CrowdStrike Selloff: It's Time For Investors to Strike
CrowdStrike's downside is likely a fraction of the long-term upside. It's looking like a good time for growth investors to build a position.
CrowdStrike Holdings, Inc. (NASDAQ:CRWD) is a prime example of what can happen when the herd mentality turns bearish. The cybersecurity stock fell to a 52-week low last week as the market slammed a third quarter earnings report that would’ve been applauded in a stronger economy.
Contrary to the popular expression, it can be beneficial to strike when the iron is cold.
The nearsighted selloff showed just how impatient traders have been with technology companies in 2022. It also confirmed that even spending on must-have cloud software can slow during an economic downturn. As the dust settled, CrowdStrike slumped more than 60% below its all-time high from a year ago.
Global demand for the protection of enterprise endpoints and cloud-based workloads isn’t slumping — the pause button has merely been hit. This has presented a great opportunity to invest in a cybersecurity leader.
Why Did CrowdStrike Stock Go Down?
On November 29th, CrowdStrike announced third-quarter revenue growth of 53% including 54% growth in the annual recurring revenue (ARR) that stems from the company’s cloud subscription model. Both top and bottom line handily topped consensus estimates.
What the market honed in on, however, was the fact that new ARR fell short of internal expectations. New subscribers came in at 1,460 and new ARR accounted for only 8% of total ARR. This was the result of customers opting for “multi-phase subscription start dates” rather than committing to a full slate of CrowdStrike modules at once.
The market translated this to mean enterprises are becoming less interested in buying CrowdStrike products. In reality, the interest is there, but rising interest rates and economic uncertainty are putting purchases on hold — especially those by small businesses.
This is what CEO George Kurtz was referring to when he cited “elongated sales cycles.” Existing and prospective customers aren’t squashing plans to protect their IT infrastructure with CrowdStrike’s flagship Falcon platform, they’re just waiting for a more certain environment.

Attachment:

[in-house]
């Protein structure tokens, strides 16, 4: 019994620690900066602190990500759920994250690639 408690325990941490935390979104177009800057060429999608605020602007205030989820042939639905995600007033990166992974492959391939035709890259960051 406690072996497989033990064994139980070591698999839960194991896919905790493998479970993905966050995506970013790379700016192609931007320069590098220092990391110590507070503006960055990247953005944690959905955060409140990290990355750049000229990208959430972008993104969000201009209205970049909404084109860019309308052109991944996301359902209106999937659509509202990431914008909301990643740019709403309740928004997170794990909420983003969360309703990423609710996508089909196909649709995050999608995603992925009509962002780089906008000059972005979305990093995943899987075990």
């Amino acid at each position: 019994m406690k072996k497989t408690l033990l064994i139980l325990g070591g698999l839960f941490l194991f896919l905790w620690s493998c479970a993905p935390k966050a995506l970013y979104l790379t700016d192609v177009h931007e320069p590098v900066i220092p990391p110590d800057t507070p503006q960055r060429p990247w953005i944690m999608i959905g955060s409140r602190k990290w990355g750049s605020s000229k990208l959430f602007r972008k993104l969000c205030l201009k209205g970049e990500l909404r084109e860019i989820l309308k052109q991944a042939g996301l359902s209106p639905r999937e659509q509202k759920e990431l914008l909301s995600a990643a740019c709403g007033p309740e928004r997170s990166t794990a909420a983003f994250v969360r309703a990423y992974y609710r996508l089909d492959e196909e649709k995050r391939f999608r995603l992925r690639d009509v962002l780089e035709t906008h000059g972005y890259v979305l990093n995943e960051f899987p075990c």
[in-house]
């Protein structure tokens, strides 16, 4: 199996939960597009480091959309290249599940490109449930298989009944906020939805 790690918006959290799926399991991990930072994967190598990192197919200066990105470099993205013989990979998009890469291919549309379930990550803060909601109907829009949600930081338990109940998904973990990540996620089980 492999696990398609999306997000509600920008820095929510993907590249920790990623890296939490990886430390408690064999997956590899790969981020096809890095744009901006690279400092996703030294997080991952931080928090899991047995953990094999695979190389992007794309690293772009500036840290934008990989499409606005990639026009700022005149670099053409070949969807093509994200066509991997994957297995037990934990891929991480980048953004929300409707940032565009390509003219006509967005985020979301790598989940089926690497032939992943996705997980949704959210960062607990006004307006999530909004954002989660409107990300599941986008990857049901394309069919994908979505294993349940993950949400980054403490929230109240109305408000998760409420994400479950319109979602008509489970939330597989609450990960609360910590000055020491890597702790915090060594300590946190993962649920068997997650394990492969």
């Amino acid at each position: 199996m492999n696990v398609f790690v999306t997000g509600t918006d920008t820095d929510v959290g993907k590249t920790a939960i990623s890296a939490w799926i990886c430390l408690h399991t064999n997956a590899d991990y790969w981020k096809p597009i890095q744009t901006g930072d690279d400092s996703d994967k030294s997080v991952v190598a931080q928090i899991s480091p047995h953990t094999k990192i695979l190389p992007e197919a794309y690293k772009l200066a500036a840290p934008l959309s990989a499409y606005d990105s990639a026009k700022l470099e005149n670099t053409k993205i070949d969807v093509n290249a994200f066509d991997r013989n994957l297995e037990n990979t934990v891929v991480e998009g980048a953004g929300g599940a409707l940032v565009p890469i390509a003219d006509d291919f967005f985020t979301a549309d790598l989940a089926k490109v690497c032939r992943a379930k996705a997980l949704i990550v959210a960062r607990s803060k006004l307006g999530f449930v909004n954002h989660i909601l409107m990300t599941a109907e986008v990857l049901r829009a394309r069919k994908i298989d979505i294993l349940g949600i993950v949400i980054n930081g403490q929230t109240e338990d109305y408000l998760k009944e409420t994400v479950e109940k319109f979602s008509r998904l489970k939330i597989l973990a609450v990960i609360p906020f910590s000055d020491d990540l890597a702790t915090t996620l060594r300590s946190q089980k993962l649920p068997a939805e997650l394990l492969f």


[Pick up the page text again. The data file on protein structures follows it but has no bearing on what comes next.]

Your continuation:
How is CrowdStrike Expected to Do in 2023?
What also contributed to CrowdStrike’s gap down was a fourth-quarter revenue forecast that fell well short of Wall Street’s expectations. Management guided to $623.7 million in Q4 revenue compared to the $634.8 million consensus.
Yet with the stock market notoriously a ‘what have you done for me lately’ animal, a positive longer term outlook was all but ignored. Despite the economic headwinds, the company reiterated its full-year revenue guidance and raised its full-year adjusted EPS forecast. This suggests it anticipates the near-term challenges to be transitory and ultimately lend way to healthy secular cybersecurity software trends.
For 2023, the company’s fiscal 2024, CrowdStrike is forecast to produce 33% EPS growth to around $2.00. This means the stock now trades at 62x next year’s earnings — a lofty multiple on the surface, but nowhere near where it used to trade and reasonable given the growth history.
Is it a Good Time to Invest in CrowdStrike Stock?
In a year in which growth has been tough to come by even for tech businesses in high-growth markets, CrowdStrike has delivered stellar financials that would normally be the envy of the sector. Abnormally high growth is just part of the story:
- CrowdStrike has beaten Street EPS estimates every quarter since it went public in June 2019 — that’s 14 for 14 including several pandemic-challenged periods.
- Profitability is on the rise. The gross margin has expanded from 55% in fiscal 2018 to 75% currently.
- Net retention rates are trending near record highs, a reflection of customers’ willingness to not only stick around but to add new software modules to their subscriptions.
- Cash flow from operations and free cash flow hit record highs in the recent quarter.
- CrowdStrike has almost $2.5 billion in cash equivalents, plenty of money to weather even a prolonged recession.
It’s not often that a tech company gets overwhelming support from sell-side analysts in the wake of a selloff. Often the dead horse gets kicked while it's down. Not the case with CrowdStrike. More than 20 firms reiterated their bullish sentiment after the report; only one downgraded to a neutral stance.
Unlike the selloff, the Street’s vote of confidence makes sense.
The frequency and impact of cyberattacks are trending higher. In response, enterprises of all sizes and across various industries are scrambling to adopt modern protection strategies. This will ultimately lead to more and more spending on reputable solutions such as those offered by CrowdStrike.
CrowdStrike’s AI-powered platform detects threats and stops breaches against workloads that run on PCs, servers, virtual machines and Internet-of-Things (IoT) devices. Over half of the Fortune 500 and 15 of the top 20 U.S. banks use CrowdStrike. Despite the traction, the company is still in the early stages of a huge global growth opportunity as more enterprises realize the critical nature of cybersecurity and as new products are launched.
At this stage, the stock’s downside is likely a fraction of the long-term upside. This may not be the bottom, but it’s sure looking like a good time for growth investors to build a position.
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